Beach Reads for Every Kind of Mood

By Carrie Mcbride, Blog Editor
July 16, 2021

NYPL Digital Collections, Image ID: 1258783

Whether you're actually headed to the beach this summer or you're just able to carve out some reading time for yourself—preferably on a shady bench, a hammock, or a slouchy chair—we hope you find a book that will take you away on a mental vacation, at least for a few hours. A good "beach read" can mean something different to everyone: a thrilling mystery, an engrossing novel, a sweet romance, a captivating nonfiction title, an emotional memoir, and much more. Here's wishing you find the perfect book to suit your mood—some suggestions are below, and we also invite you to check out our Summer Stack Picks .

If you're in the mood to see The Stepford Wives turned on its head, check out:

The Husbands by Chandler Baker

When Nora meets a group of high-powered women whose husbands' are supportive unlike her own, she discovers that the women use an unorthodox method of couples’ therapy that has transformed their lives—one that is worth killing for.

If you're in the mood to revisit (someone else’s!) Gen X childhood, check out:

The Ugly Cry: A Memoir by Danielle Henderson

Growing up Black, weird and overwhelmingly uncool in a mostly white neighborhood in New York where she lived with her grandparents, the author, with humor, wit and deep insight, shares the lessons she learned from her childhood, upending our conventional understanding of family.

If you’re in the mood to root for a hot mess protagonist, check out:

Skye Fallingby Mia McKenzie

When a 12-year-old girl tracks her down during one of her brief visits to Philadelphia, claiming to be “her egg,” Skye, a loner and egg donor, decides that it might be time to actually have a meaningful relationship with another human being, which is easier said than done.

If you're in the mood for a warm, funny read about heavy things, check out:

The Guncle by Steven Rowley

When Patrick, or Gay Uncle Patrick (GUP) for short, takes on the role of primary guardian for his young niece and nephew, he sets “Guncle Rules,” but soon learns that parenting isn’t solved with treats or jokes as his eyes are opened to a new sense of responsibility.

If you've finally run through all your true crime podcasts and are in the mood for an absorbing true crime read, check out:

The Babysitter: My Summers With a Serial Killer by Liza Rodman and Jennifer Jordan

Documents the co-author’s childhood summer experiences in 1960s Cape Cod under the care of a friendly neighbor, who years later was discovered to be the infamous serial killer of numerous women. The chilling and unforgettable true story of a charming but brutal psychopath through the eyes of a young girl who once called him her friend.

If you’re in the mood for a gossipy story about a fictional rock duo, check out:

The Final Revival of Opal & Nev by Dawnie Walton

Accepting a contract from a fledgling record company, a talented music artist in early 1970s New York endures racist responses to her activism, before a reunion interview decades later reveals explosive secrets.

If you're in the mood for a side of armchair travel with your cozy mystery, check out:

Murder in an Irish Bookshop by Carlene O'Connor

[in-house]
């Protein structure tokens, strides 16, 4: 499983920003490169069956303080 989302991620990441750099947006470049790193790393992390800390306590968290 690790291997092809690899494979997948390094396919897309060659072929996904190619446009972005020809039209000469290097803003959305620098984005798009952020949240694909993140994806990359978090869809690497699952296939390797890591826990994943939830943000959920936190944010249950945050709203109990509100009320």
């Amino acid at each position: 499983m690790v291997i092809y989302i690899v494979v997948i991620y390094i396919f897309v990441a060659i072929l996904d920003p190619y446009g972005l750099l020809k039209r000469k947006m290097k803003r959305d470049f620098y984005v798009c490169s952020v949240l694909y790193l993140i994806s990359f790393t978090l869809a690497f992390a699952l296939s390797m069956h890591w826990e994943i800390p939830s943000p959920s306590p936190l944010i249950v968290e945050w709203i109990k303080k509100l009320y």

Overwhelmed by her duties training the new town gaurd while planning her wedding, Siobhán visits a discriminating new bookshop in town before becoming embroiled in the murder of a visiting author who had infamously insulted the work of another writer.

 

If you’re in the mood for a story about the dark side of adolescence, set at an all-girls British private school, check out:

The Divines by Ellie Eaton

Piecing together memories from her teen years at an elite English boarding school, Josephine gradually exposes a violent secret explaining why the once-prestigious institution abruptly closed in disgrace.

If you're in the mood for a dark, procedural detective story not set in a city, check out:

The Killing Hills by Chris Offut

Agreeing to secretly help his sister, the new sheriff, investigate her first murder case, Mick Hardin, a combat veteran now working as an Army CID agent, tries to stay under the radar as he attempts to head off further murders while preparing for the birth of his first child.

If you're in the mood for a mix of Gothic,  sci-fi, Afrofuturism, and folklore—and you also like surprises—check out:

Sorrowland by Rivers Solomon

Fleeing from the strict religious compound where she was raised, Vern, in the safety of the forest, gives birth to twins, and to keep her small family safe, unleashes incredible brutality far beyond what a person should be capable of.

If you're in the mood for a modern romance and don't mind a bit of time travel, check out:

One Last Stop by Casey McQuiston

Cynical August starts to believe in the impossible when she meets Jane on the subway and forms a crush on her. Jane is a mysterious punk rocker who is literally displaced in time from the 1970s and is trying to find her way back. 

If you're in the mood to find out if you've accidentally joined a cult, check out:

Cultish: The Language of Fanaticism by Amanda Montell

What makes cults so intriguing and frightening? What makes them powerful? The reason why so many of us binge Manson documentaries by the dozen and fall down rabbit holes researching suburban moms gone QAnon is because we're looking for a satisfying explanation for what causes people to join, and more importantly, stay in extreme groups. We secretly want to know: could it happen to me? Amanda Montell's argument is that, on some level, it already has . . .

Summaries provided via NYPL’s catalog, which draws from multiple sources. Click through to each book’s title for more.